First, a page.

Energy Management Information Systems: The Missing Link for Facilities Efficiency (Part 1)

Les Lambert, P.E. | Feb 25, 2003


With rising energy costs, you'd like to bring your facility to peak energy efficiency, and keep it that way - economically. But most facilities are not "commissioned" for best efficiency before going into service. Once in service, efficiency usually goes downhill. And you won't learn whether day-to-day operation and maintenance is at peak efficiency from utility bills. What's a manager to do?

You could hire consultants or an energy service company, buy a building automation system, or replace inefficient equipment -- given lots of budget, and competent, trustworthy outside help.

Better yet, you could do much of it. Experience shows that 10% or greater savings often result from simply operating what you have more efficiently. Operating and Maintenance (O&M) changes usually have the shortest paybacks. But you must know how your facility uses energy, and how to readily exploit this information. This takes an Energy Management Information System.

The Energy Manager's Challenge

Management theory says information - to see what's happening, and the results of your actions - is essential. But getting that information has been easier said than done. Here are some challenges a successful energy management information system must address:

Monthly utility bills make you wait until next month's bills to see if this month's actions did any good. When the bills arrive, you must guess whether differences are due to weather, different schedules, holidays, or your efforts. Effects of conservation efforts are often masked by weather and daily or weekly occupancy-driven fluctuations in energy use. Staff may not be following management direction. People make mistakes, and equipment mal-adjustments and failures can go unrecognized. Results of HVAC tuning efforts, and of changes or retrofits that affect multiple systems, are particularly hard to gage.

Worse yet, most energy inefficiencies are invisible to management. Is your equipment working as intended? Are lights are turned off after the cleaning crew goes home? Is the main heating, ventilating and air conditioning (HVAC) equipment properly tuned up for efficiency? Was the last HVAC repair properly done, or just a cosmetic band-aid? Do fan systems run full-time at night (drawing in - and conditioning - lots of fresh air) when nobody's there? These and similar operational problems require periodic management attention. If no one checks, they get out of control.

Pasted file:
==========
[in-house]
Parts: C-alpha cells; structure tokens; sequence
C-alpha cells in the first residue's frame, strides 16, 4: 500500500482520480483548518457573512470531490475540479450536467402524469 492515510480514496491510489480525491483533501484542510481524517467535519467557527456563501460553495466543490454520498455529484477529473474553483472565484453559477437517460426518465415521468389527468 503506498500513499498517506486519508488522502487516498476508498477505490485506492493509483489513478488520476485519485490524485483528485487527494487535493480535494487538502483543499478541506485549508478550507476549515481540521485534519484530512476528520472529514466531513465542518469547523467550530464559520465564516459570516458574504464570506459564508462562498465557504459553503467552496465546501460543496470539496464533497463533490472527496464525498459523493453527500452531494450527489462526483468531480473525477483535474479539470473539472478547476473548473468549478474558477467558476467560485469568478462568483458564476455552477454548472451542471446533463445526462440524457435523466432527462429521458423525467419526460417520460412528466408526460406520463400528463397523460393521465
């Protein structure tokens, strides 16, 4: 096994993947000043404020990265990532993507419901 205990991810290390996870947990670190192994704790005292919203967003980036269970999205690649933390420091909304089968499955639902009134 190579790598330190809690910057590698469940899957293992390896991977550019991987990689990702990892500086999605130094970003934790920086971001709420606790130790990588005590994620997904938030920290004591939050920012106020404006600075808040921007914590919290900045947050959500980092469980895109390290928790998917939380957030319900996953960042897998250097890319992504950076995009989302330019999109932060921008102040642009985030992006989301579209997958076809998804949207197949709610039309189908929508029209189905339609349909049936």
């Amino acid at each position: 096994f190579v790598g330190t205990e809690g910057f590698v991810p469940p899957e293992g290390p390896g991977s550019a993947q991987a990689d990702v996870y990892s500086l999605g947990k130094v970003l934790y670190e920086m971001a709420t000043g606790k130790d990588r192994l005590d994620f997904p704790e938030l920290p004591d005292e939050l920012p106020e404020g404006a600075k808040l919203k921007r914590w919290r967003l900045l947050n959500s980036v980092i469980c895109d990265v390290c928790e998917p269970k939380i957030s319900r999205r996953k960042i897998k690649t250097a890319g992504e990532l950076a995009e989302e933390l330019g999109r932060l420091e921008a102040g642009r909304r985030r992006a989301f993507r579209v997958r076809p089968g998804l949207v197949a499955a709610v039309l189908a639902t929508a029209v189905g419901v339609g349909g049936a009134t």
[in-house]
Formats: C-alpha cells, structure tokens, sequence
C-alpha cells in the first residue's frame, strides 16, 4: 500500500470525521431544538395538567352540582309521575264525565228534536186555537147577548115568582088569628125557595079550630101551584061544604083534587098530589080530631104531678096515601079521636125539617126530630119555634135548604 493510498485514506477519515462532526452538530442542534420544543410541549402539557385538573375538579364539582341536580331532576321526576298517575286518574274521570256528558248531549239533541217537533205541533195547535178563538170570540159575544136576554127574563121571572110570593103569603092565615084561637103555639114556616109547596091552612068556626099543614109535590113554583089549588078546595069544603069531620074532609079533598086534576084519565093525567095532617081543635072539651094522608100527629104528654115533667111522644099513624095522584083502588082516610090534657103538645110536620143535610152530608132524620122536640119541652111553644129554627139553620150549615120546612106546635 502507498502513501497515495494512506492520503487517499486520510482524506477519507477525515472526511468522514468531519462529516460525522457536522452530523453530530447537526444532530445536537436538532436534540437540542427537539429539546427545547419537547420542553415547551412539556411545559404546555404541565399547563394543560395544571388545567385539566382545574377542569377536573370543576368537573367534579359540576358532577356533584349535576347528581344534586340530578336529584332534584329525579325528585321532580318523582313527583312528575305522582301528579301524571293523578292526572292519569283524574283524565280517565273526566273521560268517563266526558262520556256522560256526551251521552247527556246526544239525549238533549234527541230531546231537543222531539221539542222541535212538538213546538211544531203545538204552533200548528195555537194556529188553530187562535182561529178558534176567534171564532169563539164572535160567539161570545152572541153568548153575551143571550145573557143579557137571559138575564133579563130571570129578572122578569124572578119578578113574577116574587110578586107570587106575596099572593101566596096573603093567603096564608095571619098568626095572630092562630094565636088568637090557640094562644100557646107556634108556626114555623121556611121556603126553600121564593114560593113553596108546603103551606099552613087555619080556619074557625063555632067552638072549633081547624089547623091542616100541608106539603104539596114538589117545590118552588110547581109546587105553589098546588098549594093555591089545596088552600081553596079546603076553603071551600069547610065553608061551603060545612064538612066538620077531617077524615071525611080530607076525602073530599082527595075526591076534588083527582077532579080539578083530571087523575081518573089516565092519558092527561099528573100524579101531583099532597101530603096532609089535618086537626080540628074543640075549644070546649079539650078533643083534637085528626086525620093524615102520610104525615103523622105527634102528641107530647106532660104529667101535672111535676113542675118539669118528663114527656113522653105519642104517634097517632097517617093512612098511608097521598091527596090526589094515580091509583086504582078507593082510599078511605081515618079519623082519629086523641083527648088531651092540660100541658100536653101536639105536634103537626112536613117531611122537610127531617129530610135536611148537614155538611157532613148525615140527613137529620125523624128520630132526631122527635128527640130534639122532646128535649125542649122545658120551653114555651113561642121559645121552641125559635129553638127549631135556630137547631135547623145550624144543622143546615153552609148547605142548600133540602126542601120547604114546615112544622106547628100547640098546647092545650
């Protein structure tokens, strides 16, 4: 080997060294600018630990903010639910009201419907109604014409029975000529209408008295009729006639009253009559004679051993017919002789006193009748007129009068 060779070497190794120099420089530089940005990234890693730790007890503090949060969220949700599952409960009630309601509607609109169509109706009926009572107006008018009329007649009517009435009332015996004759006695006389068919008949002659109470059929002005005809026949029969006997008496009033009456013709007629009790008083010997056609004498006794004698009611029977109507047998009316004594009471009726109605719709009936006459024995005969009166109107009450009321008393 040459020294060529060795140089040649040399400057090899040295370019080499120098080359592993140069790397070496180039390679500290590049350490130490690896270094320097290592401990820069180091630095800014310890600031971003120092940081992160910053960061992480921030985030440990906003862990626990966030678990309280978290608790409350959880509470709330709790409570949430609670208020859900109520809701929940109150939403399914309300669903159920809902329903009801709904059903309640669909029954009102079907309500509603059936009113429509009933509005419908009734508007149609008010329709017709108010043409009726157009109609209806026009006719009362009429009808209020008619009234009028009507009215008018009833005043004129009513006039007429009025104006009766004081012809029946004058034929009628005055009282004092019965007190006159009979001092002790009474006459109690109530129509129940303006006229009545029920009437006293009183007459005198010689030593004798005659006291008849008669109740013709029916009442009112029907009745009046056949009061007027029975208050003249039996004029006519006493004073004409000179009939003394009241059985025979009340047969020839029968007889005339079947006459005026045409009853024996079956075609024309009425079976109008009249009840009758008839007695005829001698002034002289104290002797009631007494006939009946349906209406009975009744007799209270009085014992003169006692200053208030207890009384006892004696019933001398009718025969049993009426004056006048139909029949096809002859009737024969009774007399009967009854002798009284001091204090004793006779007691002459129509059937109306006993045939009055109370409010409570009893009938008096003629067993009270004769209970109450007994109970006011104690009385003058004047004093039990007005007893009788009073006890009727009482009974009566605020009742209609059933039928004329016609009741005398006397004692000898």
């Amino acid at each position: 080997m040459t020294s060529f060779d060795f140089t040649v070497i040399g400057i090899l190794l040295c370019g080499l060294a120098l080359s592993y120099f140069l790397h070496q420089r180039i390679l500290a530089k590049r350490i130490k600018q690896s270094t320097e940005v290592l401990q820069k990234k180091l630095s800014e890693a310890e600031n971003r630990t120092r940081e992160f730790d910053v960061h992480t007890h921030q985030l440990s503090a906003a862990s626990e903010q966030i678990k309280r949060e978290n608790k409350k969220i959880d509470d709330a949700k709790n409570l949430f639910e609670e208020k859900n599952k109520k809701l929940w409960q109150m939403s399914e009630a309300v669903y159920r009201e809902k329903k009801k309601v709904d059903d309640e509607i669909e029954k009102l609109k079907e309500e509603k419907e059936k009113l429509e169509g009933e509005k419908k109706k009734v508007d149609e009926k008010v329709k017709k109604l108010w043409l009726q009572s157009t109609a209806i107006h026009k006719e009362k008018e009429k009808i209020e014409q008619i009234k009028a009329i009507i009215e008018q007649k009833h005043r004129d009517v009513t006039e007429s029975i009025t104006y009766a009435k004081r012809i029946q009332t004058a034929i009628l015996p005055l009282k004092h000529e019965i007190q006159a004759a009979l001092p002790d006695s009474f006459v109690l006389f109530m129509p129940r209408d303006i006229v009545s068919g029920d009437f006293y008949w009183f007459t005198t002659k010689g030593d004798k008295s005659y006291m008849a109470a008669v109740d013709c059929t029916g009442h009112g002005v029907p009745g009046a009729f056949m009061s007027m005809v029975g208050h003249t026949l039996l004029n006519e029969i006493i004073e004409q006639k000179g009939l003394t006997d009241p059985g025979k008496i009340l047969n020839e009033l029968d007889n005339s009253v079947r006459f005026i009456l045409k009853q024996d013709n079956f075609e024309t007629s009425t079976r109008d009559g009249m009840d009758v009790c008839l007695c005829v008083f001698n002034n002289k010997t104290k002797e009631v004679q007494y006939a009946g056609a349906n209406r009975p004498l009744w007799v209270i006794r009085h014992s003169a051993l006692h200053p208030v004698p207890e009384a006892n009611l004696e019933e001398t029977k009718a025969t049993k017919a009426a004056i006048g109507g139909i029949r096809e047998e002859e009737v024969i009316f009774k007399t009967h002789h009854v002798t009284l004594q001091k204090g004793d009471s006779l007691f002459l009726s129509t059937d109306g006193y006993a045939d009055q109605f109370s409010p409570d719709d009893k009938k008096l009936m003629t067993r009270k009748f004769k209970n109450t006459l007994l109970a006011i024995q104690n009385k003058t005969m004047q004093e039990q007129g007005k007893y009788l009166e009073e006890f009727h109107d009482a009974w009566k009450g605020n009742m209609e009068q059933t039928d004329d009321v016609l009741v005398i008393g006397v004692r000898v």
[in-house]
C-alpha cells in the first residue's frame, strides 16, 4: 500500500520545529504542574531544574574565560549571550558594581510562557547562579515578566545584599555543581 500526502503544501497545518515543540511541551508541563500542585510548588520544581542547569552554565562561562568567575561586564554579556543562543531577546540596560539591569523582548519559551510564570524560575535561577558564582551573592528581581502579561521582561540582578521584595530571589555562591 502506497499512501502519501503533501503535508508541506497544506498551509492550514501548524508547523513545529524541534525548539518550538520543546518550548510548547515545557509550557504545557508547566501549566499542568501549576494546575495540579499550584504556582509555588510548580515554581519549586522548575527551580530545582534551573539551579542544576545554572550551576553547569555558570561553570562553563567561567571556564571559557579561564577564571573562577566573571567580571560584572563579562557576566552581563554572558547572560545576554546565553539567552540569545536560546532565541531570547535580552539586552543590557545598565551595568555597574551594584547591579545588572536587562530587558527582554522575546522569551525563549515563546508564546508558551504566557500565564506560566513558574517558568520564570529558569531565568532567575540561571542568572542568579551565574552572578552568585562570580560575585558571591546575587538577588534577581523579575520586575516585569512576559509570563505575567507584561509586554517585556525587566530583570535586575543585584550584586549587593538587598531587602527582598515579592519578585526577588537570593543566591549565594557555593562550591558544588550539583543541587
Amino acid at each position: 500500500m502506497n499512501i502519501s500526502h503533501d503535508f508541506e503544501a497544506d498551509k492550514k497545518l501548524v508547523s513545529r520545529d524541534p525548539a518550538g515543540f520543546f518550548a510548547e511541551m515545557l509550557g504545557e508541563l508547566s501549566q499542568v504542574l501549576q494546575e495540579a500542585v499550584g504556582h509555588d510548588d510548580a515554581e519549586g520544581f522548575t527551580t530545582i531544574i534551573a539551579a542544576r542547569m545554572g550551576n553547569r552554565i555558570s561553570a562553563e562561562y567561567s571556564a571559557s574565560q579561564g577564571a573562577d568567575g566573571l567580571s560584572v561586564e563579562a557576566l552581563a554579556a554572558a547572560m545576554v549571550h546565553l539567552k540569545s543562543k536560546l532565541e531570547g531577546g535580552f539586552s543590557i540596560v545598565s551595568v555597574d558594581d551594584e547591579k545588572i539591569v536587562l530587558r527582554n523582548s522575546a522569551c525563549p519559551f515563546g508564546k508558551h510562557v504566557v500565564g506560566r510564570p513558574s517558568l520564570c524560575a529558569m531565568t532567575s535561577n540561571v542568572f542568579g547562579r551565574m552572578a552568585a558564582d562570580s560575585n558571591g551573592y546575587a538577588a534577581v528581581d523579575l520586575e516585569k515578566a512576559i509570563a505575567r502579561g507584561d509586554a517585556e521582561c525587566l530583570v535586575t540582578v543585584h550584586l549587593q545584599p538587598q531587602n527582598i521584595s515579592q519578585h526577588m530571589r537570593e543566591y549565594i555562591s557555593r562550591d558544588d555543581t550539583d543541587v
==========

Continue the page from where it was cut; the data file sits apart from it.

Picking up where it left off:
Building automation systems - or "energy management and control systems" (EMCS) - only solve part of the problem. If properly programmed, they allow you to schedule and regulate equipment more efficiently. But they don't usefully summarize energy data. Some provide floods of data - so much, it's time-consuming and difficult to review. But neither an EMCS nor utility bills tell you how to adjust for weather and occupancy changes to see long-term trends, or trend changes.

Energy managers often have tiny budgets. Other facilities management duties may leave scant time for conservation. The typical facilities manager cannot afford the time to become a specialist in energy conservation. Worst of all, managers typically must try to save energy with woefully inadequate energy management information. No wonder energy gets wasted.

Wanted: MIS

Fifty years ago, some expected energy to become "too cheap to meter". Instead, energy's now too expensive not to meter - in detail. Most CEOs would be horrified at having no cost accounting other than monthly total expenditures. But that's precisely how most of us "manage" energy.

The United States spends over 2% of GDP annually on financial management information systems (MIS). Legions of accountants, auditors, bookkeepers, and data entry personnel, with their computers, program-mers, and software, labor mightily to give managers detailed cost breakdowns and analyses. This enables managers to know - not guess - where their money goes - and more efficiently manage it. Why do any less, with costly (and mostly polluting, non-renewable) energy? We should properly equip ourselves, and spend at least as much - over 2% of annual energy costs - for on-going energy management.

A building's energy MIS should provide these basics:

  • A permanent set of economical basic measurements.
  • A flexible capability to measure items of temporary special interest.
  • Low effort data processing and simple interpretation, to identify trends and track problems.

The first two of these basics are readily achievable instrumentation tasks. But with no simple, practical way to use the resulting data, the instrumentation does little good.

The MIS data processing and interpretation should be as nearly intuitive as possible. Benchmarking should support assessing the need for action and progress toward efficiency goals. The MIS should support typical conservation activities such as commissioning, scheduling, tuning, and retrofitting. Go/no-go criteria should quickly signal if action is needed. When things are operating efficiently, data review time needs should be minimal. When action's needed, the MIS should provide information for trouble-shooting and follow-up. The MIS should empower on-site or remote managers to rely more on their own judgement, and less on outside consultants, to save energy.

If the MIS performs these functions successfully, it should pay for itself through enhanced O&M energy savings. Such savings might typically amount to 10%. In facilities with annual bills over $25,000 to $50,000, realizing such savings should pay for the cost of essential measurements in a few years.

Such a system exists.

The Energy Signature Concept

It's long been known that utility billing data correlates with monthly weather. But the correlation is sometimes poor, due to "scatter" in the data. Poor correlation limits data usefulness. So we need a conceptual model that accounts for scatter, or better yet, gets rid of scatter. Here's the basic conceptual model for energy signatures: